How do today’s cutting-edge ideas, discoveries and inventions inspire the literature, art and games of tomorrow? Ahead of their series of Into the Unknown inspired conversations between scientific and cultural figures, we asked the New Scientist to introduce The Tomorrow Club events.
Next, author Simon Ings explores the dreams our stuff is made of and asks why the present looks so futuristic ahead of his discussion on The Dreamers’ Club.
Long before we can build something for real, we know how it will work, and what it will require by way of materials and design. The steampunk genre gorges on Victorian designs for steam-powered helicopters and the like (yes, there were such things), with films like Hugo (2011) and gaming apps like 80 Days (2014) telescoping the hard business of materials science into the twinkling of a mad professor’s eye. Always, our imaginations run ahead of our physical abilities.
At the same time, science fiction is not at all naive, and almost all of it is about why our dreams of transcendence through technology *fail*: why the machine goes wrong, or works towards an unforeseen (sometimes catastrophic) end. Blade Runner didn’t so much inspire the current deluge of in-yer-face urban advertising, so much as realise our worst nightmares about it. Short Circuit (1986) knew what was wrong with robotic warfare long before the first Predators took to the skies.
Science fiction takes finery from the prop shop and turns it into something vital
So yes: science fiction enters clad in the motley of costume drama: polished, chromed, complete, not infrequently camp. But there’s always a twist, a tear, a weak seam. Science fiction takes finery from the prop shop and turns it into something vital: a god, a golem, a puzzle, a prison. In science fiction, it matters where you are, and how you dress, what you walk on and even what you breathe. All this stuff is contingent, you see. It slips about. It bites.
Sometimes, in this game of ‘It’s behind you!’ less is more. Futuristic secret agent Lemmy Caution explores the streets of the distant space city Alphaville (1965) and yet Alphaville is all dialogue, all cut — nothing more than a rhetorical veil cast over contemporary Paris.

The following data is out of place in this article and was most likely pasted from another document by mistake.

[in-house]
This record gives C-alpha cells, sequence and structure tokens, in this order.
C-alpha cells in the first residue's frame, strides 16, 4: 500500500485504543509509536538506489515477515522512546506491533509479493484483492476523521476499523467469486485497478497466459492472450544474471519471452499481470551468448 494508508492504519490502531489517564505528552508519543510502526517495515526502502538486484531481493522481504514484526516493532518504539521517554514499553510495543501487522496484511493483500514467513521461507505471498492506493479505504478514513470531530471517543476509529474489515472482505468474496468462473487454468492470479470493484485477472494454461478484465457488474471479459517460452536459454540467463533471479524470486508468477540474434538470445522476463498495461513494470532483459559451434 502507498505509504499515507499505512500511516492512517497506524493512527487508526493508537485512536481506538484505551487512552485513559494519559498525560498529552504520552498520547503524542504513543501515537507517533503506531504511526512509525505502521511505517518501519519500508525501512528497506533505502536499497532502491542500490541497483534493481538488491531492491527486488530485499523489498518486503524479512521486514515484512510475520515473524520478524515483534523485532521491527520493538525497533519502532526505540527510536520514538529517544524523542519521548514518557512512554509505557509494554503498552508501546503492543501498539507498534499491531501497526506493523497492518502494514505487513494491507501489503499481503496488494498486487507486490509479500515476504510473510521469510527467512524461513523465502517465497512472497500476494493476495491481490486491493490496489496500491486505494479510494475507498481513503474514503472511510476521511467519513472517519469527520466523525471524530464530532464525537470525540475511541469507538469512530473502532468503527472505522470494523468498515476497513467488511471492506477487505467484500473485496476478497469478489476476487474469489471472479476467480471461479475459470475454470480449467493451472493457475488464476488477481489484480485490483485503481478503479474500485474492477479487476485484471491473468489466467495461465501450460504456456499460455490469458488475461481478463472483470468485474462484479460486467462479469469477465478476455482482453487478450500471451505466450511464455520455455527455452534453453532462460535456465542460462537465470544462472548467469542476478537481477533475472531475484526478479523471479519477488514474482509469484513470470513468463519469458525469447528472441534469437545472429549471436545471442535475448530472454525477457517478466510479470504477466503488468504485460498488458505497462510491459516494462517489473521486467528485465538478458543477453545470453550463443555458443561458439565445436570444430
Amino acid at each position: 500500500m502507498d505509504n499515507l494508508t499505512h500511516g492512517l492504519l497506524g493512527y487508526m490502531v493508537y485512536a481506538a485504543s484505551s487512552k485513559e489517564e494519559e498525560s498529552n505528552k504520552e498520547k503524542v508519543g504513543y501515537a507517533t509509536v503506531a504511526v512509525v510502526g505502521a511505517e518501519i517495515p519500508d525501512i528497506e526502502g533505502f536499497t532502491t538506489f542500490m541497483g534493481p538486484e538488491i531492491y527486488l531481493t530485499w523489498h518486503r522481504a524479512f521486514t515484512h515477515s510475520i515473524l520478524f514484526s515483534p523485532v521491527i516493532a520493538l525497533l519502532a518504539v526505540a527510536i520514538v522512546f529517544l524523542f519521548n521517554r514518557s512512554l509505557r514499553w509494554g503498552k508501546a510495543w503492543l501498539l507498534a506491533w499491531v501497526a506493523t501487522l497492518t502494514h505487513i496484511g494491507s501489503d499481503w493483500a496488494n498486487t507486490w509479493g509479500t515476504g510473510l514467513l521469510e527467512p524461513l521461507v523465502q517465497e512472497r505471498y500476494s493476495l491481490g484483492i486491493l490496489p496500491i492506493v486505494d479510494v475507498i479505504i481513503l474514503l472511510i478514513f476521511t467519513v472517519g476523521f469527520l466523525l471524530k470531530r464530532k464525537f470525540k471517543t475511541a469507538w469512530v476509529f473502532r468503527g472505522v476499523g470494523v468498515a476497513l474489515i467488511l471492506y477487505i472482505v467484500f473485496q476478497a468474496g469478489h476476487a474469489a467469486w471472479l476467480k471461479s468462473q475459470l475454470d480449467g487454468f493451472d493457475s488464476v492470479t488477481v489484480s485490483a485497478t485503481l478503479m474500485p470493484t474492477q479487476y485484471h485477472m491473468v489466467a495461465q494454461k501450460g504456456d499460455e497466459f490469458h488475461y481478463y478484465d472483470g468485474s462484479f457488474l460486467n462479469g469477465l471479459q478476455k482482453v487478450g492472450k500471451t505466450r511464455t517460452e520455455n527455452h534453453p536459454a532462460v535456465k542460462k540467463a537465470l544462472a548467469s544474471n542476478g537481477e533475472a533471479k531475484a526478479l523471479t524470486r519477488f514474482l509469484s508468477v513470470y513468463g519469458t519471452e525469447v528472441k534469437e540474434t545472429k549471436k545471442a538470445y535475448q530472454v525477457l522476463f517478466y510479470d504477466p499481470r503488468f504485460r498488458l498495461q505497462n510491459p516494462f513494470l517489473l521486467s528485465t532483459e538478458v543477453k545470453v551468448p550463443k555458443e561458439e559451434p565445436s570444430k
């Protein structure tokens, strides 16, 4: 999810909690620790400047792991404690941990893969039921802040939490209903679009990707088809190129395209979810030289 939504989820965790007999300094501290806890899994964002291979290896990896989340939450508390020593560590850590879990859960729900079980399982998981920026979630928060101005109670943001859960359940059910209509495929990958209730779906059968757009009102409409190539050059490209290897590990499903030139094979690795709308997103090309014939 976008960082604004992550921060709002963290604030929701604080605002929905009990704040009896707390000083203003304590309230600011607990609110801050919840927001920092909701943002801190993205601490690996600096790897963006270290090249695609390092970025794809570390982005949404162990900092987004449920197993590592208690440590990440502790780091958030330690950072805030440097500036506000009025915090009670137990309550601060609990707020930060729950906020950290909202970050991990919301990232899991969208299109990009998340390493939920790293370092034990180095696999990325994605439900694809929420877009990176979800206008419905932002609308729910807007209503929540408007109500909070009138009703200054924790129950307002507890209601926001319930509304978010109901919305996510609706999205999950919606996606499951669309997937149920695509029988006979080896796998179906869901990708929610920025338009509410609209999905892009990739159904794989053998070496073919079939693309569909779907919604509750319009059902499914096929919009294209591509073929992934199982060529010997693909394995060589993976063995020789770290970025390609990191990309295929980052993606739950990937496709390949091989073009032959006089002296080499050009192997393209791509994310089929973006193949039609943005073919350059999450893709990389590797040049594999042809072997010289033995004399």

The Doctor’s sonic screwdriver was the whole point. It said: We’re bolting this together as we go along
More usually, you’ll grab whatever’s to hand: tinsel and Pan Stick and old gorilla costumes. Two years old by 1965, at least by Earth’s reckoning, William Hartnell’s Doctor was tearing up the set, and would, in other bodies and other voices, go on tearing up, tearing down and tearing through his fans’ expectations for the next 24 years, production values be damned. Bigger than its machinery, bigger even than its protagonist, Doctor Who (1963) was, in that first, long outing, never in any sense realistic, and that was its strength. You never knew where you’d end up next: a comedy, a horror flick, a Western-style showdown. The Doctor’s sonic screwdriver was the whole point. It said: We’re bolting this together as we go along.
What hostile critics say is true: science fiction sometimes is more about the machines than about the people. Metropolis director Fritz Lang wanted a real rocket launch for the premiere of Frau im Mond (1929) and roped in no less a physicist than Hermann Oberth to build it for him. When his 1.8-metre tall liquid-propellant rocket came to nought, Oberth set about building one eleven metres tall powered by liquid oxygen. They were going to launch it from the roof of the cinema. Luckily they ran out of money.
The technocratic ideal might seem sterile now, but its promise was compelling: that we’d all live lives of ease and happiness in space, the Moon or Mars, watched over by loving machines: the Robinson family’s stalwart Robot B-9 from Lost in Space, perhaps. Once Star Trek‘s Federation established heaven on earth (and elsewhere), however, then we hit a sizeable snag. Gene Roddenberry was right to have pitched his show to Desilu Studios as “wagon train to the stars”, for as Dennis Sisterson’s charming silent parody Steam Trek: the Moving Picture (1994) demonstrates, the moment you actually reach California, the technology that got you there loses its specialness. If the teleportation device is not the point of your story, then you may as well use a rappelling rope. Why spend your set budget on an impressive looking scanner — why not just have your actor point out of the window? The day your show’s props become merely props, is the day you’re not making science fiction any more.
This is what’s wrong with that endlessly trotted out formulation ‘science fiction is becoming science fact!’ While science fiction may throw off real artefacts now and again (is that a tricorder in your pocket?) it *never* becomes science fact.
Does writing down a dream stop you dreaming?
New Scientist Presents The Dreamers’ Club took place on Thursday 29 June with Simon Ings, Matt Smith, editor-in-chief of 2000 AD, space-flight expert Piers Bizony, author of The Making of Stanley Kubrick’s 2001: A Space Odyssey, and speculative architect Liam Young, co-founder of think tank Tomorrow’s Thoughts Today
See all the events in the New Scientist Presents: The Tomorrow Club series.
Into the Unknown: A Journey through Science Fiction takes place from 3 June –1 September.